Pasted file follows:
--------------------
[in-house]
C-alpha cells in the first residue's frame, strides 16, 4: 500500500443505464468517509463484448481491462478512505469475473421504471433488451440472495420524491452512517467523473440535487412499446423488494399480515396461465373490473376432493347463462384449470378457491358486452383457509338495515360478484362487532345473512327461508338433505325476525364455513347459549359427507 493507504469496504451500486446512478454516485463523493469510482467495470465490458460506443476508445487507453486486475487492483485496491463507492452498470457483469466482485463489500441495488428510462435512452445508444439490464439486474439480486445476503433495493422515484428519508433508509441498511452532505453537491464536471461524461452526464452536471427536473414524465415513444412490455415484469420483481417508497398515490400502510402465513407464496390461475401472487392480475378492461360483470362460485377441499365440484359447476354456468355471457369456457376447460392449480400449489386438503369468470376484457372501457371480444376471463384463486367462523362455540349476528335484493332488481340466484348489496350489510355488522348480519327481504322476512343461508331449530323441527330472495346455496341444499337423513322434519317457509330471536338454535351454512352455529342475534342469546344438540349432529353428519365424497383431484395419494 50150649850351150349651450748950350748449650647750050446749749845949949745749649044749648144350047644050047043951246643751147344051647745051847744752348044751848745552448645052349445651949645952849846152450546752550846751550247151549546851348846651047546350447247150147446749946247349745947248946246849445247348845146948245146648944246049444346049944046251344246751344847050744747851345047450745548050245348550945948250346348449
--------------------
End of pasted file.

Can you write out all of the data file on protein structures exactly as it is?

[in-house]
C-alpha cells in the first residue's frame, strides 16, 4: 500500500443505464468517509463484448481491462478512505469475473421504471433488451440472495420524491452512517467523473440535487412499446423488494399480515396461465373490473376432493347463462384449470378457491358486452383457509338495515360478484362487532345473512327461508338433505325476525364455513347459549359427507 493507504469496504451500486446512478454516485463523493469510482467495470465490458460506443476508445487507453486486475487492483485496491463507492452498470457483469466482485463489500441495488428510462435512452445508444439490464439486474439480486445476503433495493422515484428519508433508509441498511452532505453537491464536471461524461452526464452536471427536473414524465415513444412490455415484469420483481417508497398515490400502510402465513407464496390461475401472487392480475378492461360483470362460485377441499365440484359447476354456468355471457369456457376447460392449480400449489386438503369468470376484457372501457371480444376471463384463486367462523362455540349476528335484493332488481340466484348489496350489510355488522348480519327481504322476512343461508331449530323441527330472495346455496341444499337423513322434519317457509330471536338454535351454512352455529342475534342469546344438540349432529353428519365424497383431484395419494 50150649850351150349651450748950350748449650647750050446749749845949949745749649044749648144350047644050047043951246643751147344051647745051847744752348044751848745552448645052349445651949645952849846152450546752550846751550247151549546851348846651047546350447247150147446749946247349745947248946246849445247348845146948245146648944246049444346049944046251344246751344847050744747851345047450745548050245348550945948250346348449